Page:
Of experimental aircraft and the future of transportation

I was rifling through my Flickr last night and came across a collection of photos I took during a visit to the EAA museum in Oshkosh, WI earlier this year. I’ve been a huge fan of experimental aircraft since my teens when I did a lot of radio-controlled model aircraft building and flying. The entire concept of experimental aircraft is inspiring because it takes the overwhelmingly cost-prohibitive world of civil aviation and puts it within the reach of the clever and mechanically handy. It makes an item (a small airplane) cost as little as a decent sports car instead of a small house. What’s more, these kit-built craft outperform their factory-built cousins in speed, economy and aerobatic performance.

This has me thinking. Why hasn’t this happened with cars? I know there’s a vibrant kit car community, but the majority of their time seems spent building Shelby Cobra replicas or other poor man’s super cars. Why isn’t there a kit car equivalent to the LongEZ? Where is that simple, economic, interesting vehicle that almost anybody could screw together and pilot? Maybe the Streetliner is that vehicle. Maybe this project, and others like it, can spur a small revolution in transportation where instead of big, heavy boxes of steel, some of us zip around in lightweight composite vehicles that get us back and forth to work. I like the sound of that. Who’s with me?

6 thoughts on “Of experimental aircraft and the future of transportation”

  1. I’d like to see more of it too. I just read their posting about safety and it made me think about the Ultralight standards, which are as sensible as they are clever. They consist of an empty weight limit, a gross weight limit, and a wing loading limit. Those three factors conspire to keep all ultralights reasonable. You can’t cram it full of power because it’ll weight to much and your wing loading will be too high. You can’t just make the wings bigger to drop the wing loading because then your gross weight will be too high. A similar set of minimalist guidelines for homebuilt cars could be really useful. Even simply copying existing standards, such as the SCAA roll-cage standards, then combining that with a series of gross vehicle weight categories with corresponding engine displacement/horsepower limits.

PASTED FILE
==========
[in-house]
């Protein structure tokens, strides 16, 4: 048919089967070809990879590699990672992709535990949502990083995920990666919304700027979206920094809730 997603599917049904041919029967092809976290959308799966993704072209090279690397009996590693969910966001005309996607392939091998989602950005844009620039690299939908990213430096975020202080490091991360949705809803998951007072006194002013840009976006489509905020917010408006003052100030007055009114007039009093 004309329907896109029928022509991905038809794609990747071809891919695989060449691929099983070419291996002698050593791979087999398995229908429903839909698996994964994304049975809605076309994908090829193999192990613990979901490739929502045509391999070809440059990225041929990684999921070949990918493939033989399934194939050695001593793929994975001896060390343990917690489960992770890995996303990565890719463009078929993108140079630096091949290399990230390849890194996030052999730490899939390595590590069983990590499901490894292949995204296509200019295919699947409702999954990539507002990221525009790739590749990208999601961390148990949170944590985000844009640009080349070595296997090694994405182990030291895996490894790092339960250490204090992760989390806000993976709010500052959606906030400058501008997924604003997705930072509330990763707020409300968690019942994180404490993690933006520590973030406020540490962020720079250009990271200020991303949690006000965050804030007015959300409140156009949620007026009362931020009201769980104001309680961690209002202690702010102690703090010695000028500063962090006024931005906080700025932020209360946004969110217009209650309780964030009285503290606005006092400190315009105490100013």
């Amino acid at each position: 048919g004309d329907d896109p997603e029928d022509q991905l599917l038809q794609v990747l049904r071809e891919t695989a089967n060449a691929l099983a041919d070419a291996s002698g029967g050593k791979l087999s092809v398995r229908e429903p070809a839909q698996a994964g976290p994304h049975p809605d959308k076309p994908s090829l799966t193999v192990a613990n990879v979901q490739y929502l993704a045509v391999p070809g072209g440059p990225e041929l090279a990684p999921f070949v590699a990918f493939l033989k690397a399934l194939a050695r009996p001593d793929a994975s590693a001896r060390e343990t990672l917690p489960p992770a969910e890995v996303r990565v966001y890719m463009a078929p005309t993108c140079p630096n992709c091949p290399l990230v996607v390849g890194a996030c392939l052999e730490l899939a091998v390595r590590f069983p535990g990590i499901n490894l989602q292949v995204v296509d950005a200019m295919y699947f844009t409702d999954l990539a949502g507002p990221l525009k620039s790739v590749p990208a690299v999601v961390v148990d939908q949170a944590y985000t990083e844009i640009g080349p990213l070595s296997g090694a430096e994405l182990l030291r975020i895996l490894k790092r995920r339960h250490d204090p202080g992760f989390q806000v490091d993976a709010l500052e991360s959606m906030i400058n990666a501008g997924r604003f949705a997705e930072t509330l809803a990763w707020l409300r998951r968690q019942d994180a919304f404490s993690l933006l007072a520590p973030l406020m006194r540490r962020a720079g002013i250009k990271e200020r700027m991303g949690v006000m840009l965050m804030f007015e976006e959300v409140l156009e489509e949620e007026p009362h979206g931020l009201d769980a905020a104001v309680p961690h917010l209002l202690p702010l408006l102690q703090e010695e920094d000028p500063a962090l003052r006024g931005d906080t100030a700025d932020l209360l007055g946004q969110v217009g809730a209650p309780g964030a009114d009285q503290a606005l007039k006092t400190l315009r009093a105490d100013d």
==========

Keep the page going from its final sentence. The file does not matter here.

If there were some ground rules within which to work, kit makers and home builders alike could start building cars and evolving the segment.

  2. I love the idea that you’re willing to take on such a task and commit to it over the long haul. I’ve always entertained the idea of building a vehicle, such as streetliner, but the demands of work etc. have always gotten in the way. I’ve read a portion (but not all) of your ideas and it seems like you have accomplished much. You might find this site interesting; http://www.microcarmuseum.com. I’m not sure if I saw it on MF or not, so you may already be familiar with it. One way or the other, good luck with the project!!

    1. Thanks Bob!

      This little project hasn’t gotten a lot of my attention lately, as I’m still doing a lot of learning through other projects (motorcycles mostly) that will help prepare me to really take this on. In 2012, Tech Shop is supposed to open here in the Twin Cities. When it does, I expect work on the Streetliner will take off in earnest. In the meantime, this little project is always percolating in the back of my mind.

  3. I believe that the kit car approach and business model that follows the ultralight approach is the most sensible one that there is. It allows handy people with a shop to construct the and modify and customize their own vehicles, and it limits the legal liabilities of the manufacturer. It brings the cost down and has numerous other benefits as well. Count me in and add me to your mailing list!

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